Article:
Safety, Acceptability and Preliminary Effectiveness of Carraguard™ (PC-515) in Preventing HIV/STI Transmission
The primary aims of the study were to assess the safety and acceptability of Carraguard ™ (PC-515) when applied vaginally at least three times weekly for 6-12 months. Secondary aims were to gather preliminary data on Carraguard’s effectiveness in preventing male-to-female transmission of HIV.
The hypothesis was that Carraguard would cause little or no significant irritation, including lesions; that women would find Carraguard acceptable. The study was not powered to determine effectiveness, but based on safety, acceptability and feasibility parameters, the outcome of the Phase 2 trial would enable a decision whether or not to proceed to a Phase 3 efficacy trial.
Drug: Carraguard (PC-515)
|Study Design:||Allocation: Randomized
Endpoint Classification: Safety Study
Intervention Model: Parallel Assignment
Primary Purpose: Prevention
|Official Title:||A Trial to Assess Expanded Safety, Acceptability and Preliminary Effectiveness of Carraguard™ (PC-515) in Preventing STI/HIV Transmission|
- Safety (toxicity): Symptoms 14 days after enrollment and monthly thereafter (6-12 months); tests (monthly) to detect change in vaginal flora;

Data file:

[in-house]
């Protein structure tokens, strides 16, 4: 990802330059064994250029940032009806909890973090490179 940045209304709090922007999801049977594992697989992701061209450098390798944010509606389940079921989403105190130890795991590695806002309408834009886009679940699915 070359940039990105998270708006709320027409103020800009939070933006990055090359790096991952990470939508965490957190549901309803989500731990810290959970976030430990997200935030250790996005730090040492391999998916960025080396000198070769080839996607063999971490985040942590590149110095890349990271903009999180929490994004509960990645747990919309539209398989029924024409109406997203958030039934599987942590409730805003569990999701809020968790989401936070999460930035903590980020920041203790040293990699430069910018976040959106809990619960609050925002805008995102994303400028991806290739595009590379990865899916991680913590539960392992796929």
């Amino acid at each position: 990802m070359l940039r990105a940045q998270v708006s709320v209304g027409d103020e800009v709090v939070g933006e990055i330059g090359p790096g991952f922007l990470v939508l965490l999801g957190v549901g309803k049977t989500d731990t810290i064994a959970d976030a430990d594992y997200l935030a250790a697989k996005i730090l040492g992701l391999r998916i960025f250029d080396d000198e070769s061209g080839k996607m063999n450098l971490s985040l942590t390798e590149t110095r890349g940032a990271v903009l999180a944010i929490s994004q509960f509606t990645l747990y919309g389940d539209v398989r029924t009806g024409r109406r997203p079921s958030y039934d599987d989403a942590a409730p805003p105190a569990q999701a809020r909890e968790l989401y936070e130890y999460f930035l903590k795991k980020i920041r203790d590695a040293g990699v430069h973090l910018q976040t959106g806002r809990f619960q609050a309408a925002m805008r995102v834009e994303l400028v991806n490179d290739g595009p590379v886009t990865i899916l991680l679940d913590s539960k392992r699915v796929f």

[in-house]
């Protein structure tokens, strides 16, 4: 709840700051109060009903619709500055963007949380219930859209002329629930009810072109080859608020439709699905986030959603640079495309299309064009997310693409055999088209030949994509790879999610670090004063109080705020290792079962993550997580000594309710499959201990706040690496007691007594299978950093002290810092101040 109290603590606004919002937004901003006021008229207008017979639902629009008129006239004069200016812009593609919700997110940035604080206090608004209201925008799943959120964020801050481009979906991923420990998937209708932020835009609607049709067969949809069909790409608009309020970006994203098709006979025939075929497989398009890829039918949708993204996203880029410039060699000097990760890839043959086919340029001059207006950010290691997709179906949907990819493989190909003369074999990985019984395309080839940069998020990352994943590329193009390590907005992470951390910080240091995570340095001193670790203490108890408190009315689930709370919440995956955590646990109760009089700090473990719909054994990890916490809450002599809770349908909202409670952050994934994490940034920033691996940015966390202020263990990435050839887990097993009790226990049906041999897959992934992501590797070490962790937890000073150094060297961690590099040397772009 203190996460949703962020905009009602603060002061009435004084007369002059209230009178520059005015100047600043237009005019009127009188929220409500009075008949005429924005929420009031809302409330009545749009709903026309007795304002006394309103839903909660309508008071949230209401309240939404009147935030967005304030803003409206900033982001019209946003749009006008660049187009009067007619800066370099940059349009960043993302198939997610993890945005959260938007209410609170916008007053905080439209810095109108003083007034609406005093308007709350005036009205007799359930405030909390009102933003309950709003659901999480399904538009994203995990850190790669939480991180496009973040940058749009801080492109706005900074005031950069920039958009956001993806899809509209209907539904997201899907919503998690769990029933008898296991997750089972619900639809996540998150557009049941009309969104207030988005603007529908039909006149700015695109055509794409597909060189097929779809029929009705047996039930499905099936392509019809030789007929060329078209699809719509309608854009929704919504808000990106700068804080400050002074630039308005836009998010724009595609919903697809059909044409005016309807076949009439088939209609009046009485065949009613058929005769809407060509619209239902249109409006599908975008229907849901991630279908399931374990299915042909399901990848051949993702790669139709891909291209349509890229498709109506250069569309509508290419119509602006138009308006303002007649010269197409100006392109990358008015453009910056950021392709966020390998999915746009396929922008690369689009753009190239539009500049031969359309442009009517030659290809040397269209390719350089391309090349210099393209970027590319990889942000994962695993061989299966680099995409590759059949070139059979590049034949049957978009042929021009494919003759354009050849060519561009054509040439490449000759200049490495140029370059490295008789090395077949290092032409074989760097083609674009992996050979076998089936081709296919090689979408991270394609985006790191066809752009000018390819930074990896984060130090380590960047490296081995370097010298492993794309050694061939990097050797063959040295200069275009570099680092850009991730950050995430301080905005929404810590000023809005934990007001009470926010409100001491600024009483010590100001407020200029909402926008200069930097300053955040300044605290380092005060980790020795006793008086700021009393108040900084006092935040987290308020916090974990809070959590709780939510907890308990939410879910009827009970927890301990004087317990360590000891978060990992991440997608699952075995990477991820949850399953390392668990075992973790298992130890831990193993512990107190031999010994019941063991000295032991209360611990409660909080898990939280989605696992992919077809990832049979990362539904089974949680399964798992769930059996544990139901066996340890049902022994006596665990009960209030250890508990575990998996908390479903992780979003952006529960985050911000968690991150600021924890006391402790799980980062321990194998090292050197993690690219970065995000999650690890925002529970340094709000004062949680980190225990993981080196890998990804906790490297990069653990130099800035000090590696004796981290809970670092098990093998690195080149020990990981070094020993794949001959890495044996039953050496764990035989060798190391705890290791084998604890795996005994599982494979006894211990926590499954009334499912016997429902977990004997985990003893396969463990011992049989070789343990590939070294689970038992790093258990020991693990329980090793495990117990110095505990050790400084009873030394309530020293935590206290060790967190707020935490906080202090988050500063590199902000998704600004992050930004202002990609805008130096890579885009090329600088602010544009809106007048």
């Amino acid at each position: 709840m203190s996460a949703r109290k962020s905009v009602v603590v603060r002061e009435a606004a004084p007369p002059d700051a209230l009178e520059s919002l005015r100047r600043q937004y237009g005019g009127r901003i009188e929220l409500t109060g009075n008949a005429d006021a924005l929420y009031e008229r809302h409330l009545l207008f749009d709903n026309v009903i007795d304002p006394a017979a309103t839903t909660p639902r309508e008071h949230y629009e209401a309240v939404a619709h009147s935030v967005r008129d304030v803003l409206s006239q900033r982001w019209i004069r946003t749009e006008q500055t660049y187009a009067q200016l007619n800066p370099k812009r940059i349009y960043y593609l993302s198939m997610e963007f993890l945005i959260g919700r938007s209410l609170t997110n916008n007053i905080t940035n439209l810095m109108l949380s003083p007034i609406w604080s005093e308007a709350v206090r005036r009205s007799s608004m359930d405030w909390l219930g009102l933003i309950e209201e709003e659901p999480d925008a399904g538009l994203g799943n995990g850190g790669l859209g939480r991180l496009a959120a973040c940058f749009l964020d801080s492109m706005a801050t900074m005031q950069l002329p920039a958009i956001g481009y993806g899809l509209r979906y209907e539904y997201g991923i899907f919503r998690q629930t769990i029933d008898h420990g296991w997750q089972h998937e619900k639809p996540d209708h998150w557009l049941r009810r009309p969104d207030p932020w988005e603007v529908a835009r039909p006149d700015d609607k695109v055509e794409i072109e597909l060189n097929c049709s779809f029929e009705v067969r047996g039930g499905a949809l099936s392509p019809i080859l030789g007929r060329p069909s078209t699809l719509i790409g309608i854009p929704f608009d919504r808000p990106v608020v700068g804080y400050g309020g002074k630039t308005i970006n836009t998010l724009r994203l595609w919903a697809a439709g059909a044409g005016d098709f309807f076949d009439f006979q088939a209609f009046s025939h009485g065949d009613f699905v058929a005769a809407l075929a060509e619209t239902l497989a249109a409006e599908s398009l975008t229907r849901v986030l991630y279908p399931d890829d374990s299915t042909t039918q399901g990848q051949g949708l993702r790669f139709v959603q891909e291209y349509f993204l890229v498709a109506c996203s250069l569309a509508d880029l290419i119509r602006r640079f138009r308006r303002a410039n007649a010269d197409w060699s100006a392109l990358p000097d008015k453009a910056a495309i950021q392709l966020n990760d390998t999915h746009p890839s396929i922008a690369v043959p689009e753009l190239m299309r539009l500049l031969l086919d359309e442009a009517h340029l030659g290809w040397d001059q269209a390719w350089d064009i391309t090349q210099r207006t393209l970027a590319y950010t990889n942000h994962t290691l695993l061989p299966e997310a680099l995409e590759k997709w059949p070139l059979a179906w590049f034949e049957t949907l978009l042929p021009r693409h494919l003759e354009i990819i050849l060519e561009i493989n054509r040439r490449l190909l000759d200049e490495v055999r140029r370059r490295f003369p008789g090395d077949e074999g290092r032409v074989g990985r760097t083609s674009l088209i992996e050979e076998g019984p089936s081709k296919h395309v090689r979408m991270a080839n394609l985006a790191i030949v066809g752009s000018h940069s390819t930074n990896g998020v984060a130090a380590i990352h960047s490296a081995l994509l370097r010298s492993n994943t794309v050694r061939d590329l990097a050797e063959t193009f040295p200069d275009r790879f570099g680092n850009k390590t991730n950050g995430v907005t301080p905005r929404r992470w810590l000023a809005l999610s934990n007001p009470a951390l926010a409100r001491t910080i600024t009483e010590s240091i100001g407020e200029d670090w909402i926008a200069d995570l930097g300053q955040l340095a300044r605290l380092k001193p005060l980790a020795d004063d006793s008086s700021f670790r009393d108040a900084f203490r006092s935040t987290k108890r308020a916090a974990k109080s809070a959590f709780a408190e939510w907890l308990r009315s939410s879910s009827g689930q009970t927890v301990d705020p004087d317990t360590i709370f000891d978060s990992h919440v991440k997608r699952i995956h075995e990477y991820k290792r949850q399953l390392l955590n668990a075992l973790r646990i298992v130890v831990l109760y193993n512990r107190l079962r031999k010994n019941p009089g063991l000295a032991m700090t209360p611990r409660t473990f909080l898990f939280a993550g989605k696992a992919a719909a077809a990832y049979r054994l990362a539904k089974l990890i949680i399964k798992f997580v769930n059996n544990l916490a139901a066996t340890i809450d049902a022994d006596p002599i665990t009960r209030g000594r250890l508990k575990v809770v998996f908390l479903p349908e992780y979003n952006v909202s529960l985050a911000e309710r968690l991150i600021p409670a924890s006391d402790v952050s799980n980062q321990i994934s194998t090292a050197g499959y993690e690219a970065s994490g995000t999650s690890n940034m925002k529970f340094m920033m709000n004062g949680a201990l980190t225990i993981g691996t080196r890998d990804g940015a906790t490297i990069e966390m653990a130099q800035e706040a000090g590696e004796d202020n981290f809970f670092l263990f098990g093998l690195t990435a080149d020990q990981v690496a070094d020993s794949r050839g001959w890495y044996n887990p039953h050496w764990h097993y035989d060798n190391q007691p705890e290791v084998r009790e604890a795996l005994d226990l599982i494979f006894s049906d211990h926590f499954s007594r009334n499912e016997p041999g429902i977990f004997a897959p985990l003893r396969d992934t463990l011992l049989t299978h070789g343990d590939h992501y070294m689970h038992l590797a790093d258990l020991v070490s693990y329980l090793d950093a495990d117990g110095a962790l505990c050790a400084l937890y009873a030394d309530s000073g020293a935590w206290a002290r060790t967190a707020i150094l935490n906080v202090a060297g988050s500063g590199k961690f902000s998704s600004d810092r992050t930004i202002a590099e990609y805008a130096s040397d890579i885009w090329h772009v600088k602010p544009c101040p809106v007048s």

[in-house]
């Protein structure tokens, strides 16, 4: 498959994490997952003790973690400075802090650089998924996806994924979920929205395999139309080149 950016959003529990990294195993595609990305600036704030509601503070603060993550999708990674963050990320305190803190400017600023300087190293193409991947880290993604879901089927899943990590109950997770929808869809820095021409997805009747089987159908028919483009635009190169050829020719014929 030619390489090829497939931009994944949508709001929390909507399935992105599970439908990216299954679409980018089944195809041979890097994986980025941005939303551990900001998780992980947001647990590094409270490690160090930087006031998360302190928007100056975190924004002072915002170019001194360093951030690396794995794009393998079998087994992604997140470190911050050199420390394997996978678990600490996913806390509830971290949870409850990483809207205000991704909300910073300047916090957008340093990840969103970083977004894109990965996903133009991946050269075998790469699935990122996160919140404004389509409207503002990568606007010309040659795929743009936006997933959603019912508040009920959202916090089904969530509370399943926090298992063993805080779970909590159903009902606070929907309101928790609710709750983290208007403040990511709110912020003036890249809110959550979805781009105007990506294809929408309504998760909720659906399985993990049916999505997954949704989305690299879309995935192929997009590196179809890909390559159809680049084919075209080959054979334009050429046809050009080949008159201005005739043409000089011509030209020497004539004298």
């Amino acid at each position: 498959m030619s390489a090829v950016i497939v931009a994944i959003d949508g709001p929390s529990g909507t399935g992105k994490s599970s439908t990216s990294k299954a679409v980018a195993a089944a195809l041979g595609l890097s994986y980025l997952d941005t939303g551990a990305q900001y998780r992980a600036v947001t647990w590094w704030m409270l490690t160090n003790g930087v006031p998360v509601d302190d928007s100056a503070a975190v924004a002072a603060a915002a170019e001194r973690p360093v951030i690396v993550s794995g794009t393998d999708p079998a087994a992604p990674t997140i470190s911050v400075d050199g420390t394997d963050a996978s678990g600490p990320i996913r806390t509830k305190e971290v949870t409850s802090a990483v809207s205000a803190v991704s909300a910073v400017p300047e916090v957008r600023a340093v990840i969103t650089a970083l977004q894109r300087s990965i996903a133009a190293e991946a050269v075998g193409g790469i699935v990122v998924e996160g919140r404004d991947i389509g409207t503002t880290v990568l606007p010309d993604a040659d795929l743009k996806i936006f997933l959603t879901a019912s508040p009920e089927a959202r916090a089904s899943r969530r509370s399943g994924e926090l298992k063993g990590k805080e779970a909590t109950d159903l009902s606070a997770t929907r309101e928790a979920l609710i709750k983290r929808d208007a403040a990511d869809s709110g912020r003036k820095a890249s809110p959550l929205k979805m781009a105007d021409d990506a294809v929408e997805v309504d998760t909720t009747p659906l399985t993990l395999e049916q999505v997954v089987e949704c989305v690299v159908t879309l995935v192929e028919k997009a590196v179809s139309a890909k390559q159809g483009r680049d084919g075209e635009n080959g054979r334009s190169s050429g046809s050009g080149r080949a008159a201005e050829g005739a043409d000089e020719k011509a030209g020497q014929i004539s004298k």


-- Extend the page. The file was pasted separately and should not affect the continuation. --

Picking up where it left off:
- Compliance: collection of applicators and interview(monthly)
- Acceptability: interview (quarterly)
- Preliminary effectiveness: Swabs taken to test for sexually transmitted infections – gonorrhea, chlamydia, trichomoniasis (monthly) and blood drawn for syphilis and HIV testing (Month 1 and quarterly thereafter).
|Study Start Date:||October 1999|
|Estimated Study Completion Date:||January 2002|
Carraguard™ (PC-515), the Population Council’s lead candidate microbicide, was tested in a triple-masked, randomized, placebo-controlled trial fielded in two sites in South Africa. The primary aims of the study were to assess Carraguard’s safety (toxicity) – including signs of irritation, such as itching or burning; changes in vaginal flora; and incidence of abnormal external genital, vaginal, and cervical findings – when applied vaginally for durations of 6-12 months, and to evaluate several dimensions of the acceptability of Carraguard and placebo products. Secondary aims were to investigate whether study participants using Carraguard had lower rates of HIV seroconversion or other sexually transmitted infections (including C. trachomatis, N. gonorrhoeae, T. vaginalis, and T. pallidum) than the placebo (methyl cellulose gel). In addition, when it began, this trial was the first to explore the feasibility of large-scale microbicides testing in a non-sex worker population. Last, the trial gauged women’s reactions to using a non-contraceptive product (in vitro testing had shown that Carraguard has no contraceptive effect), as well as potential use-dynamics in communities where drying agents and other traditional vaginal products are used with high frequency.
|University of Cape Town, Department of Community Health|
|Cape Town, South Africa, 7925|
|Medical University of Southern Africa|
|Soshanguve, South Africa, 0204|
|Principal Investigator:||Charlotte E. Ellertson, MPA, Ph.D.||Population Council|